Most of the reviews and articles agree that the Silvia can be very exacting. You can make excellent espresso, but your technique needs to be good and consistent. While it is bound to lead to a little frustration, I think that’s a great quality in a machine to learn on, because it forces you to understand all the variables involved in making espresso, and how to control them. The articles also agree that one of the most difficult aspects of the Silvia is the rather broad ‘deadband’ in the boiler heating cycle. Rancilio used a fairly cheap thermostat, and in consequence, the water temperature can vary by as much as 10°C while brewing, which makes it difficult to get consistent results. As a consequence, many Silvia owners end up fitting a PID controller, which greatly reduces temperature fluctuations. It also allows you to read the temperature of the top of the boiler continuously, so you have a good idea what the water temperature is at every stage. I was pretty sure that I would want to fit a PID at some point, so I decided to look for a second-hand machine which might already have one fitted. I would be getting the machine at a bargain price (and since the longevity of the machine is good, buying a used one isn’t a problem if it has been well cared for), and I would save the money and hassle of fitting a PID myself.
By chance, I saw an advert for just such a machine on one of the coffee forums. It had been posted a while ago, but when I enquired it was still available. After seeing it working (and more importantly, drinking a coffee made with it), I bought the machine last weekend, and have been having an enormous amount of fun with it ever since.
Experimentation and over-caffeination
On the first day, I drank too much coffee. Far too much coffee. I was engrossed in trying out the machine, tweaking the grind and the dosing and tamping and before I knew it, I had gone a bit over the top. At some point, I wondered why the world was jiggling around, and then realised that it was actually me. Perhaps I had drunk enough coffee for the day.
It is addictive though: not just the coffee itself, but also the experimentation and the pursuit of the perfect espresso. I know that some people think making espresso is too much of a hassle, but I’m really enjoying it. Even on the days when I’m rushing to get to work, I like the meditative aspects to the routine of turning on and warming the machine, grinding the coffee and evening the dose, then tamping and pulling the shot. I’m a geek and a scientist and I love measuring and tweaking and trying different things out. The Silvia is a pleasure to use in this respect. It’s solid and heavy, and you get that indefinable satisfaction to be found in using well-made things.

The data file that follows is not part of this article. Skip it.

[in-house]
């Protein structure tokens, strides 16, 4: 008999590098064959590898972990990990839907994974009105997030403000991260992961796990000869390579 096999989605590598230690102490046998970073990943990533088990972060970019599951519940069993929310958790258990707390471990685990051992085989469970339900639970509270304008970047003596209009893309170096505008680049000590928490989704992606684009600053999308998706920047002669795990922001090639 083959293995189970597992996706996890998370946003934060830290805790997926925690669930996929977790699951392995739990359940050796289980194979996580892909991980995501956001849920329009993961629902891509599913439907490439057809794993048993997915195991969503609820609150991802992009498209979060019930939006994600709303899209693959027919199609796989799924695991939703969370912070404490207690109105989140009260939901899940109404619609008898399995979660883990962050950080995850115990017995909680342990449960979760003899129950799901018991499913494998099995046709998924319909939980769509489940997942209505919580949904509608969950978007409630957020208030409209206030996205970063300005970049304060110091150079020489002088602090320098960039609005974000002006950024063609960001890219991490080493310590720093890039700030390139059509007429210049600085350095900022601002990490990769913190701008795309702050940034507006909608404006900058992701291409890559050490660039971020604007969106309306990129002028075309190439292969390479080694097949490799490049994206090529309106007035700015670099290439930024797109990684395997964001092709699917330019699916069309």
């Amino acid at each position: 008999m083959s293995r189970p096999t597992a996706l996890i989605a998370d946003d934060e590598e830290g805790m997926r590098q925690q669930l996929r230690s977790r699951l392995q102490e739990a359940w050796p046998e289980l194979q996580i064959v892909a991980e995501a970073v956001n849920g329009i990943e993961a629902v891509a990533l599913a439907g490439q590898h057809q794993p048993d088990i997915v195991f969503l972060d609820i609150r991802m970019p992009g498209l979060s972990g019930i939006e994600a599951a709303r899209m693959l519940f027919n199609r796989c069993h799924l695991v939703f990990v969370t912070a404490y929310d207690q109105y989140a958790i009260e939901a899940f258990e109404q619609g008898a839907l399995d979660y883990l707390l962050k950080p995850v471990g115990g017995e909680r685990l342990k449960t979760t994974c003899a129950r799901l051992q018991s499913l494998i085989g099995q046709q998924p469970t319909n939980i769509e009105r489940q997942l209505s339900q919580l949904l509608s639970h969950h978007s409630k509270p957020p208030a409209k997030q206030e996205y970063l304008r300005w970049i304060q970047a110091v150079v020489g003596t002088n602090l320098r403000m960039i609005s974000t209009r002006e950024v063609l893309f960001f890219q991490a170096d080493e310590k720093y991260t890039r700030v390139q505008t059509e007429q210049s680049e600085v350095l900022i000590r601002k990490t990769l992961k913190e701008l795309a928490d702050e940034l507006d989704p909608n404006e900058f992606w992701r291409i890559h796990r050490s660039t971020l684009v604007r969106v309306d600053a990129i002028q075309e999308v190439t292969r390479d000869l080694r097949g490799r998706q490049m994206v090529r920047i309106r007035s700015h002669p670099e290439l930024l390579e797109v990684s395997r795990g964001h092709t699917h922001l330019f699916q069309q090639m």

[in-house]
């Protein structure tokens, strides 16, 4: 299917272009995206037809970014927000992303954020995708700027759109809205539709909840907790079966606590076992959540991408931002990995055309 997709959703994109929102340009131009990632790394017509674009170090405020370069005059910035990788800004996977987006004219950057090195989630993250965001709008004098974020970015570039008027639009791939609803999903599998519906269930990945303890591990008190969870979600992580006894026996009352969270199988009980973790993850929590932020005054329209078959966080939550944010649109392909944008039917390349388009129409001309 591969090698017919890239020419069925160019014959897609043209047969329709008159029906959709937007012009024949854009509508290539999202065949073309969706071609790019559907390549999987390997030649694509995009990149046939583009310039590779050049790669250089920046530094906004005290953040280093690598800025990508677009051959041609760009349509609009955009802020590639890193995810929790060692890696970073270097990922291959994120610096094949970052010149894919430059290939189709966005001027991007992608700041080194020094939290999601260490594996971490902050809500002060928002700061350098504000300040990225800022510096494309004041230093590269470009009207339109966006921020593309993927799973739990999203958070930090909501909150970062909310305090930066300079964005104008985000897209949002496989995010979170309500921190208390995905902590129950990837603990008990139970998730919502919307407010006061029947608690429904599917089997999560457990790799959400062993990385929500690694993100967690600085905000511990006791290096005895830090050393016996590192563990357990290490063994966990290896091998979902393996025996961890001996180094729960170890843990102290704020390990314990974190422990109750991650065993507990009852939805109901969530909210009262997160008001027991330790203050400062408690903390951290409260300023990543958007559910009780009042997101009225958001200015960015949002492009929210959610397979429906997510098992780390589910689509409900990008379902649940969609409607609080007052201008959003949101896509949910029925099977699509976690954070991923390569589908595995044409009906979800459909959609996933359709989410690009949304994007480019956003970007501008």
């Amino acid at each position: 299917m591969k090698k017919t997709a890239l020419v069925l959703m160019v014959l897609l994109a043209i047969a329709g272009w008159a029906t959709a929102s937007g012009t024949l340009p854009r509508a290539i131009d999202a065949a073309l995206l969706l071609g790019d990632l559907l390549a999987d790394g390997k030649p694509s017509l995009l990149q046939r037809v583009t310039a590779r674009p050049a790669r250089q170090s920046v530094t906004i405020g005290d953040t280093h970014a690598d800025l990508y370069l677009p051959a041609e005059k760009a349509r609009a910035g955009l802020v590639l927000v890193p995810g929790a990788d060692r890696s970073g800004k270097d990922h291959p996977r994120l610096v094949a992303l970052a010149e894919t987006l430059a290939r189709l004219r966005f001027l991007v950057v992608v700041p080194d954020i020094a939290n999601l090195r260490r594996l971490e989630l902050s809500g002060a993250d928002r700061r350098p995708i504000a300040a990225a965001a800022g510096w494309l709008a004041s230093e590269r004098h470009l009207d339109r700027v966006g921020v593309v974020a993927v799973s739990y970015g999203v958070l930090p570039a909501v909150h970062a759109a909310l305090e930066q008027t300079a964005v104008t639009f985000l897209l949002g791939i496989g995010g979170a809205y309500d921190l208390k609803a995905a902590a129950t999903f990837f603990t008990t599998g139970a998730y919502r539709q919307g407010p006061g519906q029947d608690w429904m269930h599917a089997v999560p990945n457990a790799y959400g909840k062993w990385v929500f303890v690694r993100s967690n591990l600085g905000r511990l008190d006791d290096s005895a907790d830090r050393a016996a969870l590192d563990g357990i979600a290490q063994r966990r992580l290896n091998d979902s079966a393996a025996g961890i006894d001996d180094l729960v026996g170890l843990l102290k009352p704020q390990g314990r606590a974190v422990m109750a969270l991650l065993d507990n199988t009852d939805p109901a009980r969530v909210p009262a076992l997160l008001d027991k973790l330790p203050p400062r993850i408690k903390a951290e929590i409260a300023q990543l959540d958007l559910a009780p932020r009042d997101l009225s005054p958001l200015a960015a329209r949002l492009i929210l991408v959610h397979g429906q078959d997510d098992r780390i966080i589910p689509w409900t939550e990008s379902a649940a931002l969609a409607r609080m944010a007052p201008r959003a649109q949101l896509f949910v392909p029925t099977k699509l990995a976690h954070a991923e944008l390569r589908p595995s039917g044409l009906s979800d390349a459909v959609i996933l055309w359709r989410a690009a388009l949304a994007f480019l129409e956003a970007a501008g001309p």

Amazingly, I’ve made very few shots fit only for the sink. Some have been really lovely, and I’m gradually improving all the time. I’ve got the grind right now, so that a 1oz shot takes about 25 sec to pour. I’m working on getting a more even distribution now, because I’m getting ‘blonding’ a bit early. That usually happens when fissures or holes open up in the puck of coffee, allowing water to rush through without extracting properly. I could do with developing a slightly thicker crema too, but I’m sure it will come. Sorry, but I’ve been boring Mr. Bsag to tears with all these geeky technical details all week, so now it’s your turn…
Anyway, I’m really pleased with Miss Silvia and her partner Rocky. I’m learning all the time, and enjoying some really great coffee, which is the ultimate point of the exercise. In time I hope to be on first name terms with Miss Silvia, but I’m not quite there yet.
- It doesn’t claim to make real espresso, to be fair. It makes its own unique kind of coffee which is very enjoyable, but it’s not espresso. ↩
- I’ve made it a personal policy recently to try to buy very well-made, long-lasting things. They cost more to start with, but in the long run you (and the environment) benefit by not having to throw them away and buy a new item. ↩
- Yes, she is a ‘she’. ↩